April - May Mag Issue 25 Paperturn - Page 20

failed. Causes of the incidents
have included;
Work being carried out on
vehicles supported by the air
suspension system and the
airbags have catastrophically
Work has been carried out on
the suspension control system or
vehicle sensors and unexpected
suspension movement has
Vehicles are commonly fitted
with air suspension, including
buses and coaches, refuse
vehicles, goods vehicles and
tankers. On a vehicle with an
air suspension system, inflated
rubber bellows (also known as
airbags) are supplied with air
from the vehicle’s air compressor
via a storage system. These
take the place of conventional
springs at each wheel or axle and
automatically ensure a consistent
ride height, regardless of the load
being carried. A typical set up is
shown in Figure 1.
When working on vehicles with
air suspension systems
Whilst these are produced by
numerous manufacturers the
When working on the air
suspension system itself
1. Undertake the actions above
for working on vehicles with air
suspension systems.
Work has been carried out
2. Exhaust the air from the
without de-pressurising the air
air suspension system before
suspension system and the
working on it.
pneumatic air bag or associated
3. Isolate the system by physical
components have ejected or
disconnection of the air supply.
The practice of temporary
isolation by clamping of air
Action required
suspension pipework (such as
Those carrying out or responsible by mole grips) does not provide
for work on vehicles fitted with air a secure isolation. In addition
hazards are common including;
suspension systems should:
determine whether dissipation
of stored air in the suspension
Clearance suddenly and
Ensure tasks are adequately
system is required.
unexpectedly changing due to a planned. This includes;
4. For leak testing, visually
drop in air pressure, automatic
confirming the configuration of
inspect the empty system, then
movements or air bellows
the particular suspension system, inflate and raise to full travel,
rupturing or deflating. This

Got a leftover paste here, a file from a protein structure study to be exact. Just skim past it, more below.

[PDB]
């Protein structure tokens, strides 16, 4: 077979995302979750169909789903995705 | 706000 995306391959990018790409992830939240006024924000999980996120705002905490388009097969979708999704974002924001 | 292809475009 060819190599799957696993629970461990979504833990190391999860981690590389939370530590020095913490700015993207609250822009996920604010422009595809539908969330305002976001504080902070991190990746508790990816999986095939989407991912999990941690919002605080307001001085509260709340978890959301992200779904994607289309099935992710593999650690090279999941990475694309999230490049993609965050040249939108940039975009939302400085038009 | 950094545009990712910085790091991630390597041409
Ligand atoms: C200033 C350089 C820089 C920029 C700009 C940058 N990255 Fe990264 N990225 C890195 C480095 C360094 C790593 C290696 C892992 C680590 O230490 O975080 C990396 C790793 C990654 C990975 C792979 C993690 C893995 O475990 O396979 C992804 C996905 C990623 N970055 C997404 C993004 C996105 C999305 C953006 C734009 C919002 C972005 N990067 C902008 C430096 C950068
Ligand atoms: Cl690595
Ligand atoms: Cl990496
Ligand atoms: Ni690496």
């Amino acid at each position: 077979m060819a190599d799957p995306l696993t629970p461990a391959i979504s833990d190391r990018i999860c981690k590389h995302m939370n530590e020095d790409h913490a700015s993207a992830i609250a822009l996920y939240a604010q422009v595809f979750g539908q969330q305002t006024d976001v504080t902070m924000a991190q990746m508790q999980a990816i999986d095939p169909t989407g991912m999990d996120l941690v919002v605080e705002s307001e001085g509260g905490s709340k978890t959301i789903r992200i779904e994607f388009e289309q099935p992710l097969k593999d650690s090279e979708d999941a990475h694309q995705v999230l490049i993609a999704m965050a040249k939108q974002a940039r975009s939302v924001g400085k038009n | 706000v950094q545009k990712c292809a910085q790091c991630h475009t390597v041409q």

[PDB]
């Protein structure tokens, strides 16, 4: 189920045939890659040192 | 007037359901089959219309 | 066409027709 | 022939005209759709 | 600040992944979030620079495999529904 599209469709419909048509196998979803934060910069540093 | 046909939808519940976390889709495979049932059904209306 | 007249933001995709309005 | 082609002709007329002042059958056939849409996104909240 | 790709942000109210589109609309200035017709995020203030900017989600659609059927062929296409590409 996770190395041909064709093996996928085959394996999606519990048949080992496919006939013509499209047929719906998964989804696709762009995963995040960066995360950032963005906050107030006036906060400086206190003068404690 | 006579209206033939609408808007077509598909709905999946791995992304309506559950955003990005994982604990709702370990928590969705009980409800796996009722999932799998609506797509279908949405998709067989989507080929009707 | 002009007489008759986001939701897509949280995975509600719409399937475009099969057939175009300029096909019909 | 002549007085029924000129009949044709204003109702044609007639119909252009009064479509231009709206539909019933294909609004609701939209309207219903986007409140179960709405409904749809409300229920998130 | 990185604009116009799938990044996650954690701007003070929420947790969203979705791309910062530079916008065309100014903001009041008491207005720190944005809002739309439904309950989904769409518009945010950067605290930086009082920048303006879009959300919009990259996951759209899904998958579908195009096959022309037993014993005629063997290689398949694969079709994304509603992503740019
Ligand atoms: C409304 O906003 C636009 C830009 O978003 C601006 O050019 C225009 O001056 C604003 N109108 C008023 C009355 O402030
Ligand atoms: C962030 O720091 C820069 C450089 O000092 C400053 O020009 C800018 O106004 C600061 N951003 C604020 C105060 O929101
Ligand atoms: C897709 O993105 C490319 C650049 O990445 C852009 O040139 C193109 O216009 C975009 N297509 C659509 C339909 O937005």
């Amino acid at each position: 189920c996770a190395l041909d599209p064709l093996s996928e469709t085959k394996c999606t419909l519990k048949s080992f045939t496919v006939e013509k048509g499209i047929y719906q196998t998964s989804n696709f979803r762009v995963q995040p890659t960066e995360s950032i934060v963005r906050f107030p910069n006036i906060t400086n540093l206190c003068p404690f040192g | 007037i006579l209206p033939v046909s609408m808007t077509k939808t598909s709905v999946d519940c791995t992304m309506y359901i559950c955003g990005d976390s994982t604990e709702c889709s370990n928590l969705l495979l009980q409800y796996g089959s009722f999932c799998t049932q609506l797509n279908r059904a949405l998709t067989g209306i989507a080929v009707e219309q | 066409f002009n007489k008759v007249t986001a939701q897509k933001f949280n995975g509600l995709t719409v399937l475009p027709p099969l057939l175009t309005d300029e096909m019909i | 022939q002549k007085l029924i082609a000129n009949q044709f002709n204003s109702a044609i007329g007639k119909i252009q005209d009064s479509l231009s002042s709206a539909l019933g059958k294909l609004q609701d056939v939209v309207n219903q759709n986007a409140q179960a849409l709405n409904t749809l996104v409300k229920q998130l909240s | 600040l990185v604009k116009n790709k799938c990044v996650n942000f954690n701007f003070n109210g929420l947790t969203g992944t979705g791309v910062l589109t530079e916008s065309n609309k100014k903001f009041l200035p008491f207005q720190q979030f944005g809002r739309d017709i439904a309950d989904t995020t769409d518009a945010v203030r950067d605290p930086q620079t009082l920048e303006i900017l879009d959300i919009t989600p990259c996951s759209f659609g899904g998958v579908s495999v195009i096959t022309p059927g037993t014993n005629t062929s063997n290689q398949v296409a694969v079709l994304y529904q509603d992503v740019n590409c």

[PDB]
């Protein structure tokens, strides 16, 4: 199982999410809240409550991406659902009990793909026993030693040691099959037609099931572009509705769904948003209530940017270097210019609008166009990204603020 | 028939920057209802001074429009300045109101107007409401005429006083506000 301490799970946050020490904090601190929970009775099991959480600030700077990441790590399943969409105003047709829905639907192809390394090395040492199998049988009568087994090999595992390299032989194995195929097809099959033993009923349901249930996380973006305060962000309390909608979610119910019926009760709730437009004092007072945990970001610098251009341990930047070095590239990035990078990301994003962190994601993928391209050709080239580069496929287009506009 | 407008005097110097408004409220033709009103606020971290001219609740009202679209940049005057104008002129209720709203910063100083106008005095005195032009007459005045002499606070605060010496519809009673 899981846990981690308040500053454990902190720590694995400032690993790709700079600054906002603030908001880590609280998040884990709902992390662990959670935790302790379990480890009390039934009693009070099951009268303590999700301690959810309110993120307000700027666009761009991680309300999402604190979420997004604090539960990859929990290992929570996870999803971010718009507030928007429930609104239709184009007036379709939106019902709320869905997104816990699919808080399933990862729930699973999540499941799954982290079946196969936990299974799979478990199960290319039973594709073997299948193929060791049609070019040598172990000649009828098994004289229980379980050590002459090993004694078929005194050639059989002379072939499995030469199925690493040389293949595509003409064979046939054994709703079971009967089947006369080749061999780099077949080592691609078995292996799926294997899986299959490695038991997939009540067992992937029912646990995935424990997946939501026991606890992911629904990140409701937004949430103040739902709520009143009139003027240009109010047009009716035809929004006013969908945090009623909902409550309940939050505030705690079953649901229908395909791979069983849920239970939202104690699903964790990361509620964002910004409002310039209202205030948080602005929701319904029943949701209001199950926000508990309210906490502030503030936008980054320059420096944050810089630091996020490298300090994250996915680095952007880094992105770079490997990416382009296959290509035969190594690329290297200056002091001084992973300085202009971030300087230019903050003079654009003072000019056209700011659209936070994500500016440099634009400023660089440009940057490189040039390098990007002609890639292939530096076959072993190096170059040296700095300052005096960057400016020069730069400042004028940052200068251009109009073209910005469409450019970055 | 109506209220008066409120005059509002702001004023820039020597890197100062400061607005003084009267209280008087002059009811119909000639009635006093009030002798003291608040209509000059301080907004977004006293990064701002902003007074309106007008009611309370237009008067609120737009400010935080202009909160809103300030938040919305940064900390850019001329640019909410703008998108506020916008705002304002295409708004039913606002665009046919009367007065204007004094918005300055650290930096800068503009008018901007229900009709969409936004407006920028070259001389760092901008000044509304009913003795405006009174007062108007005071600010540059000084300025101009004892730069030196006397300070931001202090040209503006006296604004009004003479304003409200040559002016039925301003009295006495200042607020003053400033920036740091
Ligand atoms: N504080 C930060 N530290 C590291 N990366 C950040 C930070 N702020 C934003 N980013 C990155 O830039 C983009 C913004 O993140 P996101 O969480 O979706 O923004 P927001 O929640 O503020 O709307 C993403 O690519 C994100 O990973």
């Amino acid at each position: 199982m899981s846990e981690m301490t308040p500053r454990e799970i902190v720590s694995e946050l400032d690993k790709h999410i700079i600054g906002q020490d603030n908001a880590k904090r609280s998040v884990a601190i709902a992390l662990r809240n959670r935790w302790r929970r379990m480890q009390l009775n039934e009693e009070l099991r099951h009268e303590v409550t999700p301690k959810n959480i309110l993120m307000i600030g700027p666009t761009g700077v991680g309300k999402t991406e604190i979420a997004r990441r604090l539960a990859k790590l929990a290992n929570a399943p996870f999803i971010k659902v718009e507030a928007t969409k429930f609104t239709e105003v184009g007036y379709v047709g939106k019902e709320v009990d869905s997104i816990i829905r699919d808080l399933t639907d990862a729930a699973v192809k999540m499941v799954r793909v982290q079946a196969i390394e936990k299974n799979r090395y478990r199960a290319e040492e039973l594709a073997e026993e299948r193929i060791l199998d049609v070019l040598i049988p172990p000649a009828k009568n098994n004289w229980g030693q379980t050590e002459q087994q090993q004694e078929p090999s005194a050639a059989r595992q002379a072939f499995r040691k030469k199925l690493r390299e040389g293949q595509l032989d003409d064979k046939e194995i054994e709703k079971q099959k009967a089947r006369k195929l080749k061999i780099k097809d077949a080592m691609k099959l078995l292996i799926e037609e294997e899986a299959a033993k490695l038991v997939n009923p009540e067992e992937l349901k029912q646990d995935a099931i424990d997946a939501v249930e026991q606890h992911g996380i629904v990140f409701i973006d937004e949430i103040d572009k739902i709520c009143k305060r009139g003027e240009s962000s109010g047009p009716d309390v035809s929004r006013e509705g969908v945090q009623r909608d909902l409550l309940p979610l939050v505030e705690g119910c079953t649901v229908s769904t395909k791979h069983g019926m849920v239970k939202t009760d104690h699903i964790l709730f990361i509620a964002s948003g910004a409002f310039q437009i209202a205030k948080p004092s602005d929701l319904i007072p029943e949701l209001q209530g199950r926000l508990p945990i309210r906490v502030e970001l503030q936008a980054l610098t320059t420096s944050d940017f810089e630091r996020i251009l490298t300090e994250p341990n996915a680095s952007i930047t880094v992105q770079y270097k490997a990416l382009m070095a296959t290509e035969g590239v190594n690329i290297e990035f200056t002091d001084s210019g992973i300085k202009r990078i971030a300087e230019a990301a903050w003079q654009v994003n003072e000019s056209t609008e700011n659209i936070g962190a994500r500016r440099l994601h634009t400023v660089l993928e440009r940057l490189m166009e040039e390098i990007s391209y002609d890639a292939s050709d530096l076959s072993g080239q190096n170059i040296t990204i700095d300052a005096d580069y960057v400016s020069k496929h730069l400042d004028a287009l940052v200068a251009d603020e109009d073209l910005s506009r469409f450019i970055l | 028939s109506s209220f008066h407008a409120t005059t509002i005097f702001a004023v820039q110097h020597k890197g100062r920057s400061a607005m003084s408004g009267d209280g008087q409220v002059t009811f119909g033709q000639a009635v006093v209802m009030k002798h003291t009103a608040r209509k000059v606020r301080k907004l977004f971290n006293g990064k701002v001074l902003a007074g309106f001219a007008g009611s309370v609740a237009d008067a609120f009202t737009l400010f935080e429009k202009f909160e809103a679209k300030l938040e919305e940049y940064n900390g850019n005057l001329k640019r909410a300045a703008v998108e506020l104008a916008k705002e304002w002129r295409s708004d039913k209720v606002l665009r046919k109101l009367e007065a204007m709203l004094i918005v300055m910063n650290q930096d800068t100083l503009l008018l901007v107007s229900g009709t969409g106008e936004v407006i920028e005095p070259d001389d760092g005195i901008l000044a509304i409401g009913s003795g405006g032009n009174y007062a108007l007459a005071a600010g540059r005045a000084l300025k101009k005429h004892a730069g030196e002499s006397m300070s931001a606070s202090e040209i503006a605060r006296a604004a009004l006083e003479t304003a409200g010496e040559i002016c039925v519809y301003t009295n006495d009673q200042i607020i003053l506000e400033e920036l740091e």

assessing the risks associated
leave a short period of time
presents a crushing hazard
with each task, explaining each
before inspecting for leaks.
to those working in a position
task so it is fully understood
Should damage be identified,
where they may become trapped by the technician, providing
exhaust the air from the system
eg underneath the vehicle or
the necessary equipment to
before carrying out repairs.
between the wheel and chassis. undertake the job safely and
developing safe systems of
Relevant Legal Documents
Work on pressurised systems
work. These should take into
Health and Safety at Work etc Act
resulting in violent ejection of
account the specific tasks and
1974, Sections 2 (1) and 3 (1).
parts under pressure and failure control measures required. You
of components which may
should support your staff if they
become projectiles.
are being put under pressure by
third parties to work in an unsafe
Undertake minimal repair work
at the roadside or third-party
premises. The best place to
undertake such work is at an
adequately equipped vehicle
repair facility.
Air suspension systems on
access to areas where they may
become trapped.
2. If you are working near a lifting
axle it should be isolated as it can
move without notice.
3. Carry out a visual check of the
configuration and condition of the
air suspension system.
1.Prevent movement of
suspension, either by fully
deflating the system or by using
suitably rated props or stands
to prevent the chassis lowering.
HSE have investigated several
Under no circumstances should
serious incidents, including
air suspension be relied upon to
fatalities, involving air suspension maintain a vehicle’s ride height
systems on vehicles that have
or position whilst people gain


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